It seems inescapable. The news shows another story of an unexpected and tragic death from this year’s flu epidemic and my facebook feed is flooded with friends and fellow moms desperately trying to avoid the illness. I too have the severity of this flu season on my mind. The last few weeks have included daily doses of homemade elderberry syrup, lots of garlic thrown into everything, dutifully doling out vitamins to my family, and even sometimes choosing to stay home to avoid the possible germ exposure. In the midst of winter, I can be prone to slip into a germophobe, anxiety-ridden state of mind, fearing that ‘something bad’ will happen. At the sound of someone coughing or sharing how ill they were just 24 hours prior, my sympathetic nervous system kicks in and I feel the slight panic starting to creep into my blood.
The reality is that our worries, fears or anxieties rarely stay in our own mind. Instead, they creep into our lives, sometimes in the subtlest of ways. We might feel on edge or stressed out, and it could be just one small annoyance or inconvenience that leads us to lose our temper or crumple into tears. In those who are already prone to being anxious, another worry may be the final trigger for a full-blown panic attack. Our fears spill out of our minds into our emotions, our bodies, our relationships and even our work and families. Due to the nature in which our fears quickly pervade our life, it can be worthwhile to take a moment and contemplate what is the root of our worry.
Why is this year’s flu causing so much anxiety? Thousands of people have fallen ill, but at the same time, thousands of people have recovered. As a mother though, I am well aware that there have been over 30 pediatric deaths. However, that number is often cited outside of the total number of pediatric patients who have tested positive for the flu. As of today, there have been 37 pediatric deaths and 19,869 pediatric patients who have tested positive for some strain of the flu1. Statistically, there is a 0.18% (less than 1%) mortality rate for pediatric patients so far this flu season.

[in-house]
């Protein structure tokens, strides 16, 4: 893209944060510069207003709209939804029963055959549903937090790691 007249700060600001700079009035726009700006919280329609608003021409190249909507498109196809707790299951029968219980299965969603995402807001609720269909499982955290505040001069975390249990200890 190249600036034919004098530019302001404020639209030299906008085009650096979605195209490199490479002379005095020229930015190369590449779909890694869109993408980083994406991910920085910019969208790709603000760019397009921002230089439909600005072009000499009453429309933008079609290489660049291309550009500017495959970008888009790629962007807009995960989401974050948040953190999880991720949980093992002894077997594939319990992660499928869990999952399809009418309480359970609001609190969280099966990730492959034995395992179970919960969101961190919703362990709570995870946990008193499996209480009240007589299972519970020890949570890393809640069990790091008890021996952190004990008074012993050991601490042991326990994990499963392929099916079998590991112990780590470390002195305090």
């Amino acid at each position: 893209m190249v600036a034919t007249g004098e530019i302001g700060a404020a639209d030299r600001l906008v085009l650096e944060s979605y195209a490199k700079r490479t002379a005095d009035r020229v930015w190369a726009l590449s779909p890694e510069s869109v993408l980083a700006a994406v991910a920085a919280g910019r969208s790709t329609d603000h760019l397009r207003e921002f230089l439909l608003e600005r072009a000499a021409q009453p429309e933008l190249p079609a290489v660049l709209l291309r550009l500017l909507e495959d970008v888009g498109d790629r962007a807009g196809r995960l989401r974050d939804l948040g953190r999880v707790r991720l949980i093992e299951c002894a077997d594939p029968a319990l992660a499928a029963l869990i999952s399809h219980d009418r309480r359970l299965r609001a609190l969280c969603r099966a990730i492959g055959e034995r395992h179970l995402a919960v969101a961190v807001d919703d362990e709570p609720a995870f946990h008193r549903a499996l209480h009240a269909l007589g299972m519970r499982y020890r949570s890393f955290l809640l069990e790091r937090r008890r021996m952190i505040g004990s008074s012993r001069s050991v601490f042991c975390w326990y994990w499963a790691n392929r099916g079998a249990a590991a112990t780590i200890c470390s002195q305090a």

However, just as we hope that the astronomically small odds might be in our favor for some good fortune, such as winning the lottery, we also fear that we (or a loved one) might be included in that less than 1% chance of death from the flu. Why is this year’s flu causing so much anxiety? Could it be because we fear not being in control, because we fear death or because we realize that, despite how hard we may try, sometimes the odds are not in our favor? In my case, I would say my anxiety arises from a combination of all three.
Typically, in our fast-paced, technology-centered culture, there are enough distractions to divert us from the reality of death, despite death ultimately being the common end to which we are all headed. In our daily lives, we can feel self-sufficient and independent. We can usually maintain the illusion of control. And yet, sometimes it all breaks down and we find ourselves face-to-face with the reality of just how little control we have. It becomes abruptly clear that we do not have as much control as we thought we had and that, at some point, our earthly lives will come to an end. Such realizations can leave us floundering for something, anything on which we can anchor ourselves.
What are we to do with our anxieties, fears, worries, and their underlying roots?
Where are we to find a foundation on which we can build our lives– a foundation that stabilizes us in the midst of our anxiety?
Can we live a fulfilled life while we are afraid of death?